After recovering from the surprise caused by the disaster and the mourning of the victims, people are turning to the “physicians” because they are afraid of future calamities, of more dead.

They are expecting a solution coming not from the physicists or from technology, but from the researchers of society. They sense that we are facing a conflict situation that cannot be solved by lasers, airplanes, and bombs. And we are saying; human beings should be better understood; we must better understand the community of the living, those full of feelings, of people of faith and of disappointment. We should understand our own society better and the society of the few who had attacked us. We must understand the human beings who had attacked us yesterday. We must define the reasons for which they had turned against us, and for whose sake they want to destroy our world by a holy war. We can now see that not only material interests and advantages, but “blind faith” has also become a historical category today, and that human beings are not simply tool makers and tool possessor entities.


Questions of Self Criticism

About the Global Measure of Our Humanity

First of all, we will pose self-critical questions for ourselves; are we keeping in step in our thinking about humanity, society and economic globalization with views about humanity?

As a consequence of the industrial-technological revolutions of the 19th -20th century, production has already been globalized. After the Second World War, the globalization of security policies followed, and in the 1990’s policies concerning environmental protection followed suit. In other words, we had become capable of considering economic life, the production of tools and even the relations between the natural environment and humanity on a global level. However, have we become capable of viewing relations between men and men on a global level? Are we willing to consider societies living in any part of the globe as manifestations of our own humanity, as our equals and describe them while using the same categories? We are reaching time and time again the concept of terrorism after September 11. We must describe social forces placing themselves outside the laws of local societies, those that want to fight for their own truths with weapons and coercion outside the laws. But where do political science, societal research stand in all this?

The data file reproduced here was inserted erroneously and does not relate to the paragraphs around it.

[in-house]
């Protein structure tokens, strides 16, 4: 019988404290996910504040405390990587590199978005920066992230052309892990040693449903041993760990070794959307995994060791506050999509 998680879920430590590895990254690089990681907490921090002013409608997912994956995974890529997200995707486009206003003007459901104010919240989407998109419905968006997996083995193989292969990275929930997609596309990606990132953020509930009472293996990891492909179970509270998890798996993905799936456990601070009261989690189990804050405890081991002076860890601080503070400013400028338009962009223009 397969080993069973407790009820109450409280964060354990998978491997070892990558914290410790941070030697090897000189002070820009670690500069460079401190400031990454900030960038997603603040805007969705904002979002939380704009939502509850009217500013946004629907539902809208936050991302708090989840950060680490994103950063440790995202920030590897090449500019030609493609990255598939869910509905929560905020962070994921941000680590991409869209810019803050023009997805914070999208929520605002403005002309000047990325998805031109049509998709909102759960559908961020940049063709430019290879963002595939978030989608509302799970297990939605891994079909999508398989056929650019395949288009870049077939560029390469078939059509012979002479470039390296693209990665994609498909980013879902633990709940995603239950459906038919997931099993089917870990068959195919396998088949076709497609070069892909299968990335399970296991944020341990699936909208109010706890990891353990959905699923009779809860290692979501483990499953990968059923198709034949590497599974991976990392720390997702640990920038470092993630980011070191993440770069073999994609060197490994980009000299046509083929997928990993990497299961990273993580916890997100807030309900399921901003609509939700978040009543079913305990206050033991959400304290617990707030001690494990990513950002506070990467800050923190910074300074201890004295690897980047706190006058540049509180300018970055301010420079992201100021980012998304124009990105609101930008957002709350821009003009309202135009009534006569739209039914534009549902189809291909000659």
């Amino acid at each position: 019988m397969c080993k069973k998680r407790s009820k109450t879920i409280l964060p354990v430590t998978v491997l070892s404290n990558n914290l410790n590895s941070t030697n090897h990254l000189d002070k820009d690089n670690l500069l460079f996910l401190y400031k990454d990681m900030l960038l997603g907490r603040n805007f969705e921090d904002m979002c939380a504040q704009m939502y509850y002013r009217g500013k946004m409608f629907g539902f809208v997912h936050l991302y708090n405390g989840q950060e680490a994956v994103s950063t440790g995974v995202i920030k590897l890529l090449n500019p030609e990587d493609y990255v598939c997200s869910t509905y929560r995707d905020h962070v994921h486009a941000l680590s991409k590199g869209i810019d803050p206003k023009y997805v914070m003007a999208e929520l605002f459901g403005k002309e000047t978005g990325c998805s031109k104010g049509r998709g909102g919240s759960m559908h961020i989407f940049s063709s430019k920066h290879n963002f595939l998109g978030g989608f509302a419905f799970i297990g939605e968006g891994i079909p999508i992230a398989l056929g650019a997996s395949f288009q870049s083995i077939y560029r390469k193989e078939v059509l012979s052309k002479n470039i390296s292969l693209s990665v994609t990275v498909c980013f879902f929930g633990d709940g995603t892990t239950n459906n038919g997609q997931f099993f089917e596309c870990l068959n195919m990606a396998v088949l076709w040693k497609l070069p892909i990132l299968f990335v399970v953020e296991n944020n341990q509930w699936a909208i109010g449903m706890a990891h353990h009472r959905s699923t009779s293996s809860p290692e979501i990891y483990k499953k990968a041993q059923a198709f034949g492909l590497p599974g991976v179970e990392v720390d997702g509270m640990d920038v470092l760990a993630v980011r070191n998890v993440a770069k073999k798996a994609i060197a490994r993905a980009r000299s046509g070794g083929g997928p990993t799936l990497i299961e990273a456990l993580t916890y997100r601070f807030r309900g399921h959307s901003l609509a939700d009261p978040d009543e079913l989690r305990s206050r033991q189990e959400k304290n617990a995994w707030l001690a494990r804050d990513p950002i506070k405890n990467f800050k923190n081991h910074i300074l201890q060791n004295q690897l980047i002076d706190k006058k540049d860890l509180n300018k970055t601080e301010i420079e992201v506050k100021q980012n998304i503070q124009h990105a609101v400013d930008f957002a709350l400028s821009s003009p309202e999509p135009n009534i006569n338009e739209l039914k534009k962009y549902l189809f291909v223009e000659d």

Historians are well aware of the fact that Fascists called people terrorists who demolished trains in the occupied territories and fought against their rule by means that were not part of the “regular war” fought between states. Democrats called them heroes of freedom and we are still calling them by that term. Then in the Soviet zone of occupation terrorists were those who had the courage to perform acts – sometimes violent acts – against the institutions of the Soviet system. In the 1960’s, guerrillas were called terrorists when they fought civil wars against regimes, that is, states, friendly with the United States of America, France or even the Soviet Union. Today, not only historians, but students of society are also asking the questions: ”do we have a general, globally acceptable concept of ‘terrorism’ which is independent of political systems?” Do we even have a general concept of social science? The older generation of historians also remember the fact that 20 years ago during the Afghan war of the Soviet Union the Free World called the same Taliban freedom fighters which are now being called terrorists.

How much can society believe us, researchers, and practitioners of social science? Is there any justification in the supposition that, similarly to the inventors and manufacturers of miracle weapons, and the scientific organizations standing behind them, we, the students of society, also depend on great power selfishness and economic interests? Would it not be necessary to re-evaluate the code of conduct of the political elites of the great powers? Re-evaluate their struggles against each other? Is there such a thing as a code of conduct today at all? As a general question; should not the political decision makers themselves adhere to some form of ethical norms?